Performance of European cross-country oil pipelines. Statistical summary of reported spillages in 2012 and since 1971

14 Dec 2013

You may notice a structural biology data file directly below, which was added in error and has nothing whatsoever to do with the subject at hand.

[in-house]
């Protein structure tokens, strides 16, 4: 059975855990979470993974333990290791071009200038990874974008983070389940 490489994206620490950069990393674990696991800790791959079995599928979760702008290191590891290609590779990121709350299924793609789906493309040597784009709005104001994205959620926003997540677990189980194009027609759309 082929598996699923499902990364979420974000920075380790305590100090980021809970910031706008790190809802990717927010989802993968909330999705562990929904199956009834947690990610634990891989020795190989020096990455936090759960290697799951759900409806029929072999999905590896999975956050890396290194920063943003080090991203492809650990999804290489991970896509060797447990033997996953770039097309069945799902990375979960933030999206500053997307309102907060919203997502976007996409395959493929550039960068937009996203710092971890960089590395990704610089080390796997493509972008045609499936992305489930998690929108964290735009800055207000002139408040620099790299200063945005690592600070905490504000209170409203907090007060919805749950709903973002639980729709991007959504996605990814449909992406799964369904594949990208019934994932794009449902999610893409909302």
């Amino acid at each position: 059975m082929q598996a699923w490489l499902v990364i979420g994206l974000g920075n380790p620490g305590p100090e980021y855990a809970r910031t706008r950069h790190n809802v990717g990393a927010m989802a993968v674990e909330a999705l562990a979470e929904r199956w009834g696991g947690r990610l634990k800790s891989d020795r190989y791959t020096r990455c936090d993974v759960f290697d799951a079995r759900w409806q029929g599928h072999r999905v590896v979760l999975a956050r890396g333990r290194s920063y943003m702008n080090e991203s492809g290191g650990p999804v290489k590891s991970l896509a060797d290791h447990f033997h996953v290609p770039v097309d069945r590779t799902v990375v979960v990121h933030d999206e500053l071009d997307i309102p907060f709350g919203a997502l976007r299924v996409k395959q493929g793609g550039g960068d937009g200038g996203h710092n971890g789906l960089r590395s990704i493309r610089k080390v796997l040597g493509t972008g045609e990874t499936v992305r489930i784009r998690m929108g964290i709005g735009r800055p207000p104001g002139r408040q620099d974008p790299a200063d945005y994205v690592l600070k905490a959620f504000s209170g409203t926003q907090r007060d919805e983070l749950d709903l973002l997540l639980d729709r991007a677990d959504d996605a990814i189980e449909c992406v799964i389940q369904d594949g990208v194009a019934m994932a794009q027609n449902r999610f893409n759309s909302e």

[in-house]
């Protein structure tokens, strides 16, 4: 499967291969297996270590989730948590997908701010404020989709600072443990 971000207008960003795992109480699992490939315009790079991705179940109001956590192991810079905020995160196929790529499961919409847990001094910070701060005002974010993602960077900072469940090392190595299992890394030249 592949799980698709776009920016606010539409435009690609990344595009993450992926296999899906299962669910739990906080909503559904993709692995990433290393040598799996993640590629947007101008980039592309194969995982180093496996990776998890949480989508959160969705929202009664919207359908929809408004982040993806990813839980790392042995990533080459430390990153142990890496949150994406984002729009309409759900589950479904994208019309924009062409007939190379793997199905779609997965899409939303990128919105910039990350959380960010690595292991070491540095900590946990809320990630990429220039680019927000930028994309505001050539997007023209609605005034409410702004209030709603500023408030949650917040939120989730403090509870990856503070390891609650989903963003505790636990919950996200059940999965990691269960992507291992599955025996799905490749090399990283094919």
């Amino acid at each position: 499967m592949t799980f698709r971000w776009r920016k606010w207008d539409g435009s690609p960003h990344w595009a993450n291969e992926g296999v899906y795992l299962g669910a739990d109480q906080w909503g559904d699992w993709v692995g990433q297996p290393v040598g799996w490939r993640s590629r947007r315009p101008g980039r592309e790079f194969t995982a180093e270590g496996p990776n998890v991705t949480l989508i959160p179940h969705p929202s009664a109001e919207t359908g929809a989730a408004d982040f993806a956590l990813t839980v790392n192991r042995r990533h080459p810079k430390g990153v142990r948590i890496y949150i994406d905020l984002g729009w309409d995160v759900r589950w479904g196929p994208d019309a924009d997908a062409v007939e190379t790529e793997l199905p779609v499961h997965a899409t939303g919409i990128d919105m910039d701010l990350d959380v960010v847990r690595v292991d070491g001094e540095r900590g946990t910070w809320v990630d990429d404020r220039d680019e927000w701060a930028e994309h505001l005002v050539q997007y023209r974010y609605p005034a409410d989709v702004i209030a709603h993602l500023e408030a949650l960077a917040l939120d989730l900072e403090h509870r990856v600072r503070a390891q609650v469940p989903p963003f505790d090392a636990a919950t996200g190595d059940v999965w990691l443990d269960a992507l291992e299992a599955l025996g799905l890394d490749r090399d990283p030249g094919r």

CONCAWE has collected 42 years of spillage data on European cross-country oil pipelines. At over 36,000 km the inventory covered currently includes the vast majority of such pipelines in Europe, transporting close to 700 million m3 per year of crude oil and oil products. This report covers the performance of these pipelines in 2012 and a full historical perspective since 1971. The performance over the whole 42 years is analysed in various ways, including gross and net spillage volumes, and spillage causes grouped into five main categories: mechanical failure, operational, corrosion, natural hazard and third party. The rate of inspections by in-line tools (inspection pigs) is also reported. 12 spillage incidents were reported in 2012, corresponding to 0.33 spillages per 1000 km of line, above the 5-year average of 0.22 and below the long-term running average of 0.51, which has been steadily decreasing over the years from a value of 1.2 in the mid-70s. There were no fires, fatalities or injuries connected with these spills. 1 incident was due to mechanical failure, 3 to corrosion, and 8 were connected to third party activities, 2 of which malicious. Over the long term, third party activities remain the main cause of spillage incidents although mechanical failures have increased in recent years, a trend that needs to be scrutinised in years to come.